So that's just a brief review of what we've been up to the past few months. There are plenty of little fixes, tweaks, and additions that we've been making to the code base in this time that I've left out. But I'm really pleased with the progress and rate of progress we've been making lately. Lots of new, good stuff to help us fill a few gaps in capabilities we've had.

Thursday
May082014

GRCon14 Agenda Posted

Earlier today, John Malsbury posted the following to the GNU Radio mailing list:

Greetings,

It's been a few weeks since our last update on GRCon14.  Here's the latest:

Conference Agenda is Posted

I am happy and proud to announce that the agenda for GNU Radio Conference 2014 has been posted. We received an variety of great, high-quality proposals on topics ranging from wireless security to satellite communications and networking. Tom Rondeau and Michael Dickens spent a great deal of time sorting through the presentations and assembling an agenda that is packed full of interesting and educational content.  While some minor details may change, you can find an up-to-date agenda at the following link.  If you are a presenter and need to modify your entry, please contact Michael Dickens to do so.

http://gnuradio.squarespace.com/grcon14-agenda/

Help Promote GNU Radio Conference

On another note its worth mentioning that we have been keeping a pulse on registration. Based on the current run rate, we believe that this is going to be the largest GNU Radio conference, by far.

With the conference agenda assembled and great forward momentum, we would like to ask this awesome community to help us promote this event. GRCon14  is on the verge of becoming one of the largest and most influential events with a focus on SDR and wireless implementation. With a community-driven effort, we could really put ourselves on the map this year and generate even more excitement with potential users and developers.

Whether you simply remind your fellow GNU Radio developer, or invite someone new to join us for this event, we think your enthusiasm for the event is the thing that will make the difference.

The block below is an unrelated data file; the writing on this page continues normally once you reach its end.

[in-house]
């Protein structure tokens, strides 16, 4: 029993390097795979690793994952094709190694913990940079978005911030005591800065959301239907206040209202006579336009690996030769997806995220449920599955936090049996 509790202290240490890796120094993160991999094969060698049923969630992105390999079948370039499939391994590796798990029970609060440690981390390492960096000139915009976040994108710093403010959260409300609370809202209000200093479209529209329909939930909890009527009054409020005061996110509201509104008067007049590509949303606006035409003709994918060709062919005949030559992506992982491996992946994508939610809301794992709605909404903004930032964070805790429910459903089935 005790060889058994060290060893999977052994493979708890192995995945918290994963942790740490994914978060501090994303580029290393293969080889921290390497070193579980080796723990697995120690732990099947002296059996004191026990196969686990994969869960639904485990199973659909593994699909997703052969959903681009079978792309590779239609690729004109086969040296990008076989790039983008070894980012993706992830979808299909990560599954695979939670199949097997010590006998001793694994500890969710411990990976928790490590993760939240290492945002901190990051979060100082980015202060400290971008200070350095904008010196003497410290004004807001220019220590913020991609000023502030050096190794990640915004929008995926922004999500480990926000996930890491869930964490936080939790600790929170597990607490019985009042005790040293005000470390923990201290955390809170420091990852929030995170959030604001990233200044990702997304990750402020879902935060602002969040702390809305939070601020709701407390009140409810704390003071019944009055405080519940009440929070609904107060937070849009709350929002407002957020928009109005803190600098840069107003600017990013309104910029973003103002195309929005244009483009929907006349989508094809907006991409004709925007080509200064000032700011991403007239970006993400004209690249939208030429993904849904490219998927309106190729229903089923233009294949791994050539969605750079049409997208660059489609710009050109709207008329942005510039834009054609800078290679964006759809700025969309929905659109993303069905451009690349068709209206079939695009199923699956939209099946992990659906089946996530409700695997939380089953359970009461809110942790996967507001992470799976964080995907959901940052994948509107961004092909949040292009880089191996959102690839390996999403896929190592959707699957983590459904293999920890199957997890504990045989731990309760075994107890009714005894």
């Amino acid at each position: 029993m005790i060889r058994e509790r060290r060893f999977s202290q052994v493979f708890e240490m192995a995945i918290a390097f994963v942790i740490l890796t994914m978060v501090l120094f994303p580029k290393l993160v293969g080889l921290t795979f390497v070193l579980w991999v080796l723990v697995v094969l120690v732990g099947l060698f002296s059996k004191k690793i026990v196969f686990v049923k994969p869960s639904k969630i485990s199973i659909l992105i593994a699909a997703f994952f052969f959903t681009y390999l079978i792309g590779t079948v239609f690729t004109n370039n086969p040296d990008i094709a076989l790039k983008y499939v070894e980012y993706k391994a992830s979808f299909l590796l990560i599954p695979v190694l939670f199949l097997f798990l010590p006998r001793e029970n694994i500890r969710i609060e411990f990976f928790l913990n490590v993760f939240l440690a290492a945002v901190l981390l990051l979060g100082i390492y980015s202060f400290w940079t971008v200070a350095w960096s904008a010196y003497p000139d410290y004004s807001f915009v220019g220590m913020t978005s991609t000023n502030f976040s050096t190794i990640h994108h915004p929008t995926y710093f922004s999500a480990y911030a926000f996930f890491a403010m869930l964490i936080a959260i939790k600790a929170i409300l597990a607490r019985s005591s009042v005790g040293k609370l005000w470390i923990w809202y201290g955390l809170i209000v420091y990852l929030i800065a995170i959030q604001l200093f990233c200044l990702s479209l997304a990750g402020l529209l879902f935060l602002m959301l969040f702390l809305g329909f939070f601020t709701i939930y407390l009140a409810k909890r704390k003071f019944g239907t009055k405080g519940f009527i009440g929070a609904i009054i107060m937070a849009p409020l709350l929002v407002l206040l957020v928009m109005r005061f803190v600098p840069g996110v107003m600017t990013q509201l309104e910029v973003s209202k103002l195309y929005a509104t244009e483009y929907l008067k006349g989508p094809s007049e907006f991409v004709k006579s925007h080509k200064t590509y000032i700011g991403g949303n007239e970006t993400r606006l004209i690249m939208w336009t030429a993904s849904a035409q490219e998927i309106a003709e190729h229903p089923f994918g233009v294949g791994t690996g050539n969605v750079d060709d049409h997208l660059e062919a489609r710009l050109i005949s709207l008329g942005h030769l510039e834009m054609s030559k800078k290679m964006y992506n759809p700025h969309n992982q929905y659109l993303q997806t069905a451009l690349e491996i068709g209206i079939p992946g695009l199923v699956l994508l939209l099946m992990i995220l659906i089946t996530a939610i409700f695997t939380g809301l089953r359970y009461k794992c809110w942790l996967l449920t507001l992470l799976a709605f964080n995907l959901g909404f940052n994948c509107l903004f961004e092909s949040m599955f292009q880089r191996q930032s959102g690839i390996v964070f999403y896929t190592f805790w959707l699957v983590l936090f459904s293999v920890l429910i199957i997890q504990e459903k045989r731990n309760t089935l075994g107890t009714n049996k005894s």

Register for the Event

If you would like to register for GRCon14, follow this link:

http://grcon14.eventbrite.com/

We look forward to seeing you in September!

Best Regards,

John Malsbury
GNU Radio Conference Chair

Wednesday
Mar192014

Release 3.7.3 and the WSR Hackfest

In case you missed the announcement, we've released version 3.7.3 of GNU Radio!

We're really pretty excited about this release. If you look at the news announcement or our changelog, you can see that we had many contributors to this release. It's also about a month overdue from our normal (though unspecified) timeline. But the result is something that we are really happy with.

One thing that strikes me with all of the contributions on this one is the amount people are really using GNU Radio for interesting stuff. They are testing all sorts of use cases, corner cases, and types of cases we don't yet have names for. Hard to find all of those issues without that kind of testing and use. So I feel good about the state of where we are with this version.

And then came the Workshop on Software Radio (WSR) in Karlsruhe. I presented two papers. The first was from Tim O'Shea and myself on our work on gr-benchmark and stats.gnuradio.org, and the second was on using our polyphase filterbank blocks in GNU Radio.

Following WSR, however, was our first European GNU Radio Hackfest. It was two and a half days and went brilliantly. Lots of fun, lots of good discussion, and lots of code written (and rewritten). There were a number of issues posted and pull requests made for new features or minor issues. In a way, it's a shame that some of these didn't make it into our 3.7.3 release, but we can't just keep waiting, so these will all make it into 3.7.4. I think we're just seeing a lot of interest and energy with the project and so we have to mark some time to get the releases out when we can.

We've logged our work from the hackfest as we always do. And I believe I have taken care of all issues and pull requests, so you'll find all the new (working and available stuff) already in the GNU Radio master branch.

Specifically, it was important to wrap up the loose ends of that hackfest as quickly as possible because we're heading right into our next hackfest at Ettus Research next week in California! So I expect more great stuff to come soon.